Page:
Frederic II (1194-1250) of Hohenstaufen was a fascinating and an influential ruler, whose life and work is being discussed controversially to this day. Even during his lifetime, assessment of his character and reign differed greatly. Some contemporaries called him „stupor mundi“ or “astonishment of the world”, while others did not view him that kindly, particularly the Popes of his time, who condemned him as a brute or even the Antichrist.
Frederick II was the last of the great Hohenstaufen Emperors and certainly one of the most dazzling characters of the 13th century. Frederick Barbarossa’s grandson spent his childhood in Sicily. In order to accept his inheritance, Frederick II set out towards Germany in 1212, accompanied by a small entourage. That same year he was crowned King at the Mainz Cathedral and he issued his first decree, the “Golden Bull of Sicily“, declaring Ottokar I and his heirs Kings of Bohemia. In 1220, eight years later, Frederick II returned to Italy and was crowned, in Rome’s St. Peter’s Basilica „Romanorum Imperator“, Holy Roman Emperor.
During the following 30 years of his imperial reign and fighting for dominance in Italy, Frederick II had to face the papacy as well as the increasing strength of North Italian cities. Indeed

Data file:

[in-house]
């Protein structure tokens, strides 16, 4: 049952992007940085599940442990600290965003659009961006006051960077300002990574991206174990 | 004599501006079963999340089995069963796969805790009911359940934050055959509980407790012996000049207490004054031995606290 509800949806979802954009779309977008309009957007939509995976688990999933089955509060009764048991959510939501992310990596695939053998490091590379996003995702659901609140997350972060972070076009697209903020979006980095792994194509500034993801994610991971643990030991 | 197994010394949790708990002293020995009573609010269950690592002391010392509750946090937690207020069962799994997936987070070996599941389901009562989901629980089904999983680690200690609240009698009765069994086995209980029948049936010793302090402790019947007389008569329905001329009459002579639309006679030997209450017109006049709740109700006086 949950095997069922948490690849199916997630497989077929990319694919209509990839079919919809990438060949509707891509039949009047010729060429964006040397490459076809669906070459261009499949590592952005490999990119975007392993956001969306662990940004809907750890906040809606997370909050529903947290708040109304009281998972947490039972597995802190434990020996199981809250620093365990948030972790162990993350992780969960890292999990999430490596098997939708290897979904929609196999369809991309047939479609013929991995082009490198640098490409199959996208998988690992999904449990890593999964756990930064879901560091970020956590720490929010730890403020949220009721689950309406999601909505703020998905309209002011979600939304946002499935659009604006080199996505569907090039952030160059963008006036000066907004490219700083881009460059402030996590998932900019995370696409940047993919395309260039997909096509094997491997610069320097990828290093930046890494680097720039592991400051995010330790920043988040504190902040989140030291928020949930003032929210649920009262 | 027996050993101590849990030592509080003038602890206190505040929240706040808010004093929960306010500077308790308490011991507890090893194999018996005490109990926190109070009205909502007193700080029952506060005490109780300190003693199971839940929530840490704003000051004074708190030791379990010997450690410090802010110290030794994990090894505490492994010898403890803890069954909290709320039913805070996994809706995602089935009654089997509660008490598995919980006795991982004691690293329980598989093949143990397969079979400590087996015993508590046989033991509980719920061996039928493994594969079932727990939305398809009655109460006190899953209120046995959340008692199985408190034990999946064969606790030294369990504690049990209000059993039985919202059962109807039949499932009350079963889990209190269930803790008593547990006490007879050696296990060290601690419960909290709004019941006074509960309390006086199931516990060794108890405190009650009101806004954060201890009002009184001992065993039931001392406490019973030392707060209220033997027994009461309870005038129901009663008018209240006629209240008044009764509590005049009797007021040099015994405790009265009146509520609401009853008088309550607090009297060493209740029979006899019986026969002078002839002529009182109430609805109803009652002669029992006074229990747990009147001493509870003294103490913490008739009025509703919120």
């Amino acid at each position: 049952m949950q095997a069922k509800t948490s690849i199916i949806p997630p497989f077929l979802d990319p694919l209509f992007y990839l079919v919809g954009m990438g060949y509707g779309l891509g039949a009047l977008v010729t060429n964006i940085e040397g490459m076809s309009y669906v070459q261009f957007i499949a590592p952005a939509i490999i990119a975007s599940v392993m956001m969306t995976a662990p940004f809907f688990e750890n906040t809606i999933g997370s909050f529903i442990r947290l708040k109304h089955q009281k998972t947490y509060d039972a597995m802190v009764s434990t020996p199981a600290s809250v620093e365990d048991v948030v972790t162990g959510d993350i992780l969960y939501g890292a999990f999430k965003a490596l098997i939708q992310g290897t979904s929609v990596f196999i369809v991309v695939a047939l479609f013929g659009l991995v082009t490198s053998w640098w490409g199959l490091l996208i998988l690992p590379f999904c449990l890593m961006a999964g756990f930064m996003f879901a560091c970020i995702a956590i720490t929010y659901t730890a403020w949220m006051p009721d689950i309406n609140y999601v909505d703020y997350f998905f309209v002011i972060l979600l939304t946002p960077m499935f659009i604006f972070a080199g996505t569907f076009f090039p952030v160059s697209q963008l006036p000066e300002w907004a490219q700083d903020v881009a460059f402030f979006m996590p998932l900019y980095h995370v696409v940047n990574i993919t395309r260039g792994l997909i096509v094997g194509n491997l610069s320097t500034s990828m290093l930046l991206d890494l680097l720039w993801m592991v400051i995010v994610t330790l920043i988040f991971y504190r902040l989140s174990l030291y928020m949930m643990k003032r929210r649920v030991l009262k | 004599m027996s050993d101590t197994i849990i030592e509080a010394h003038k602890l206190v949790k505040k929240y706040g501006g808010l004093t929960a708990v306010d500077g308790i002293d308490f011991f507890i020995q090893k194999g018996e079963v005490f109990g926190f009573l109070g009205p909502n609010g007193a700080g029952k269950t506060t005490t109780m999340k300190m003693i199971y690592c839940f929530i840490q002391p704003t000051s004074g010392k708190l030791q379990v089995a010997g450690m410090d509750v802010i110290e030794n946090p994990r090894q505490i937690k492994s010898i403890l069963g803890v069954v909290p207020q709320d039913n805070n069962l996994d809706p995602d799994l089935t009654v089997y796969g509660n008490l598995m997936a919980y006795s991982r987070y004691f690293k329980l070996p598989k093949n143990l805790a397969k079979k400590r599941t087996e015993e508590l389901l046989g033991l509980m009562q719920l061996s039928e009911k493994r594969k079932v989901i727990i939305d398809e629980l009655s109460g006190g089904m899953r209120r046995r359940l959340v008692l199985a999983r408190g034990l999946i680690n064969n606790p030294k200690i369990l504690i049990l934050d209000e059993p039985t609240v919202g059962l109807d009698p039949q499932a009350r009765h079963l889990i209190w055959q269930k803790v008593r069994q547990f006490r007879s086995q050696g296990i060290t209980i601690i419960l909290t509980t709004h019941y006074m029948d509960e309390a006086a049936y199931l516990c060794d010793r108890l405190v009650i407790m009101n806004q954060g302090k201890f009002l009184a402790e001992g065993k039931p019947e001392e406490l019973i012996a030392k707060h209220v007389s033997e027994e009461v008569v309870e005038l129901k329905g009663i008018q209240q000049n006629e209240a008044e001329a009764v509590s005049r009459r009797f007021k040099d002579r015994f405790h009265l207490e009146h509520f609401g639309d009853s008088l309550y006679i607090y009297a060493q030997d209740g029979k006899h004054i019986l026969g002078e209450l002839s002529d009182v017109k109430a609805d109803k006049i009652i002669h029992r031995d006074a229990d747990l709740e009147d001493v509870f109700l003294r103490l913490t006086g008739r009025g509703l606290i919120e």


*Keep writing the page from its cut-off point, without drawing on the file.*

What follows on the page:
Frederick II was no one to avoid conflict, neither on the intellectual, political nor military level. He ignored many social rules of his time, seemingly never siding with any “party”. On the crusade of 1229 he became the first medieval ruler to succeed in obtaining the release of Jerusalem in large parts from its Muslim conquerors without applying any force. Actually some sources report on Frederick II and Sultan al-Kamil becoming close friends: an early example of peaceful and fruitful exchange with the “strange Islamic culture of Islam”.
Frederick II could never be pigeonholed, neither then nor now. Passionate and coldly calculating, unmistakable and inconsistent, visionary and despotic – the Staufen Emperor embodied many aspects of human existence – although with unequalled greater demand and influence than the average medieval person. During his intense and quite multifaceted life Frederick II founded the University of Naples, authored a scientific treatise on falconry, spoke various languages, married four times and fathered more than a dozen children, including the offspring of his numerous extramarital affairs.
His documents mirror his reign while they also are signs of his Maiestas, his grandeur as ruler. In the High Middle Ages, these documents proved to be powerful media in the Emperor’s image campaign – with regard to the importance of their content as well as their design.